This proposal gives payment interface providers the responsibility to maintain KYC checks while providing additional services to allow customers the freedom to differentiate themselves.

Other central banks have even gone a step further. IMF researchers have recently coined the term “synthetic CBDC” to describe a model in which a non-central bank entity, such as a commercial bank can issue a stablecoin backed by central bank reserves.

Also Read: Cost of Making a Cryptocurrency Exchange

Digital Currencies for Global Payments is not that rare.

CBDC

The term “digital currencies” generally indicates the ever-increasing range of private-sector alternatives to traditional currencies that are coming to life as a part of the ongoing fintech revolution. 

Indeed, cryptocurrencies such as Bitcoin and Ethereum are digital currencies and can be used for international payments. We don’t think of national currencies as a digital currency.

But still, the Bank of England points out that central banks have been issuing digital currencies. However, this is done only to banks and not individuals.

Electronic bank reserves are essentially digital currencies that are used as the final step of settlement between various banks. In essence, they can be understood as the banks’ digital currency that is eventually used for global payments.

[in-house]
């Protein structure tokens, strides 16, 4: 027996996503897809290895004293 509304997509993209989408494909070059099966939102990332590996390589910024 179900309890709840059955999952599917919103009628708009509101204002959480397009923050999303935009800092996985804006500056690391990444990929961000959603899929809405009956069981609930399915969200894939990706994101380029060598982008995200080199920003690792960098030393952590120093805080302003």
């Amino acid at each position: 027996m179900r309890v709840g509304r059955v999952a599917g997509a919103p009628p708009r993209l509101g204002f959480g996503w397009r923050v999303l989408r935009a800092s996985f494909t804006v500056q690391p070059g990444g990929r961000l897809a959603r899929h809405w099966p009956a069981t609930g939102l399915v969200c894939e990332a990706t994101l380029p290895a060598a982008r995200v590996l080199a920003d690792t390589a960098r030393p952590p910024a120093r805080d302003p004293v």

Moreover, it’s not just the central banks that follow this process – even commercial banks do. Anyone having a deposit account is ideally using digital currencies issued by that bank, which the bank has guaranteed to be exchangeable at par for the central bank’s digital currency or its notes-and-coins equivalent. 

Doing this ensures that a dollar in a bank account is worth the same as a physical dollar bill. The bank’s guarantee is backed by government deposit insurance, which is fixed up to a limit. Above that limit, the government doesn’t routinely guarantee convertibility to central bank money, whether digital or notes and coins. Though outliers exist to even this – as we saw in 2008, governments might temporarily guarantee convertibility far above that limit to prevent a systemic meltdown.

The vast majority of the money that is in circulation today is actually digital currency issued by commercial banks – as is the majority of money issued by central banks. If we keep aside the physical transaction that takes place (in notes, coins, paper checks), all global payments are now being made using digital currency. This may be a combination of the central bank and commercial bank digital money or maybe an actual digital currency, like bitcoins.